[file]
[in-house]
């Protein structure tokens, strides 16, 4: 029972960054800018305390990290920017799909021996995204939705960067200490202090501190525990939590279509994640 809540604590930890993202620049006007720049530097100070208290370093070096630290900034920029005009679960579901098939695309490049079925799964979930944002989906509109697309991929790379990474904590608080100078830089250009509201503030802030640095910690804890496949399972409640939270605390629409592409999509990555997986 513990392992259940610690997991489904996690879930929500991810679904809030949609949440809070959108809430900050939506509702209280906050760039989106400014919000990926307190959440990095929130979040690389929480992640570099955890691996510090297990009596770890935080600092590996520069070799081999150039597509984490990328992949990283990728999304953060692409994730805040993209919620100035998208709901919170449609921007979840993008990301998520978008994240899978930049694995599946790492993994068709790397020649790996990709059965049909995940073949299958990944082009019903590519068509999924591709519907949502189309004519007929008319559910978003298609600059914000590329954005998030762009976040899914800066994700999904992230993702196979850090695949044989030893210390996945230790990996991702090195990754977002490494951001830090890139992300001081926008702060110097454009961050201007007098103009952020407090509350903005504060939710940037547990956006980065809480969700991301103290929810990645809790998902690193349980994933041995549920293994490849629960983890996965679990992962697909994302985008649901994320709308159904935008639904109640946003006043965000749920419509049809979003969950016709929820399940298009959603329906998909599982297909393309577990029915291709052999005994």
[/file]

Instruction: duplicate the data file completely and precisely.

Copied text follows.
[in-house]
């Protein structure tokens, strides 16, 4: 029972960054800018305390990290920017799909021996995204939705960067200490202090501190525990939590279509994640 809540604590930890993202620049006007720049530097100070208290370093070096630290900034920029005009679960579901098939695309490049079925799964979930944002989906509109697309991929790379990474904590608080100078830089250009509201503030802030640095910690804890496949399972409640939270605390629409592409999509990555997986 513990392992259940610690997991489904996690879930929500991810679904809030949609949440809070959108809430900050939506509702209280906050760039989106400014919000990926307190959440990095929130979040690389929480992640570099955890691996510090297990009596770890935080600092590996520069070799081999150039597509984490990328992949990283990728999304953060692409994730805040993209919620100035998208709901919170449609921007979840993008990301998520978008994240899978930049694995599946790492993994068709790397020649790996990709059965049909995940073949299958990944082009019903590519068509999924591709519907949502189309004519007929008319559910978003298609600059914000590329954005998030762009976040899914800066994700999904992230993702196979850090695949044989030893210390996945230790990996991702090195990754977002490494951001830090890139992300001081926008702060110097454009961050201007007098103009952020407090509350903005504060939710940037547990956006980065809480969700991301103290929810990645809790998902690193349980994933041995549920293994490849629960983890996965679990992962697909994302985008649901994320709308159904935008639904109640946003006043965000749920419509049809979003969950016709929820399940298009959603329906998909599982297909393309577990029915291709052999005994």